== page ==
The user also has the option of “seeing” and “saving” either a shape or the color values of a particularly appealing gradient by displaying relevant parts of the underlying SVG code.

Future directions:

The following are all among the tasks the authors would like to undertake or to encourage others to undertake:
  1. adding code as a module in SVG-edit or Inkscape (make a random polygon)
  2. establishing the code base as an open source project.
  3. fancier options for smoothing
  4. interpolation (as with <replicate>)
  5. more filter effects
  6. more complex filter effects
  7. customized control over colors and gradients
  8. making the overall code faster
  9. allowing multiple gradients to be associated with multiple saved paths.
  10. investigating the possibility of using the approach of first choosing an arbitrary point in the bounding box, finding a line segment visible to it, and then replacing that line segment by two new ones.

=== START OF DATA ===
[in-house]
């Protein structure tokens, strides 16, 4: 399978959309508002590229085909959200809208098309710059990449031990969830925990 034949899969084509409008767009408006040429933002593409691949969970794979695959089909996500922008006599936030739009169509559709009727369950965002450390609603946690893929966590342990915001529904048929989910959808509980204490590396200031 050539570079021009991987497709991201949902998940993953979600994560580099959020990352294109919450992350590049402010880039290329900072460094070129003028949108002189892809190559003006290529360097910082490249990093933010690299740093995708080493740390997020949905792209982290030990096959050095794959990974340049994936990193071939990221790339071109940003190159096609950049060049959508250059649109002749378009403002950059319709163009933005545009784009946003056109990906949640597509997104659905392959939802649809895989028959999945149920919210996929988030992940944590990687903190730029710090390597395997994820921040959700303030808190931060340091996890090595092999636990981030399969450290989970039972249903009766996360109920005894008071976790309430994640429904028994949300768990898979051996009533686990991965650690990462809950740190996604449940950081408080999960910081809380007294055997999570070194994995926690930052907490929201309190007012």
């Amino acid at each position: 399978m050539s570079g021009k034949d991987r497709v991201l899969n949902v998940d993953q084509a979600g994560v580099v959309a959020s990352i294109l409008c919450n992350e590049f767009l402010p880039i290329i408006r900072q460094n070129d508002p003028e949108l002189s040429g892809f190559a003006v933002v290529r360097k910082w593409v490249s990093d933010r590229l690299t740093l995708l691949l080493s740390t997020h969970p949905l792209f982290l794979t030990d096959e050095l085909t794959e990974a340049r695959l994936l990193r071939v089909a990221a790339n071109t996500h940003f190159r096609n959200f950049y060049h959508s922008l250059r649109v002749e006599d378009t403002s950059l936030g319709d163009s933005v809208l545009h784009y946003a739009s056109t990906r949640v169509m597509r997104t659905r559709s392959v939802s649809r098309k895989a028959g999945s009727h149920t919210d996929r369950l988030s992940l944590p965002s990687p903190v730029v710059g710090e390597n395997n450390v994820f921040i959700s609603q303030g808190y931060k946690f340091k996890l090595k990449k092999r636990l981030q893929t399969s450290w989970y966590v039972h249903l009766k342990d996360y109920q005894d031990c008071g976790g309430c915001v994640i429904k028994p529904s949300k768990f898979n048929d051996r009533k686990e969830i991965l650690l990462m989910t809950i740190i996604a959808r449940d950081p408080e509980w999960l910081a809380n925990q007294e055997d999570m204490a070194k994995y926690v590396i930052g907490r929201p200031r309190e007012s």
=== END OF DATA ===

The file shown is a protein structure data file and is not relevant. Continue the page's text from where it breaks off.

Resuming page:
[1] Auer, T. and Held M. 1996. Heuristics for the Generation of Random Polygons, in: 8th Canadian Conference on Computational Geometry (CCCG). Ottawa, Canada, 1996, 38-44.

[2] Dailey, D. and Whitfield D. Constructing Random Polygons. 2008. Proceedings of the 9th ACM SIGITE conference on Information technology education, 119-124.



[5] Zhu, C., Sundaram G., Snoeyink J. and Mitchell J.S.B. 1996. Generating Random Polygons with Given Vertices Computational Geometry Theory and Application. 6 (1996) 277-290.

[6] Zusne, L., 1970. Visual Perception of Form, Academic Press, New York, 1970.


[8] Chvátal V. 1975. A combinatorial theorem in plane geometry, J. Combin. Theory B18 (1975), 39-41.

[9 and

[10] Ratcliff, J. COTD Entry submitted by John W. Ratcliff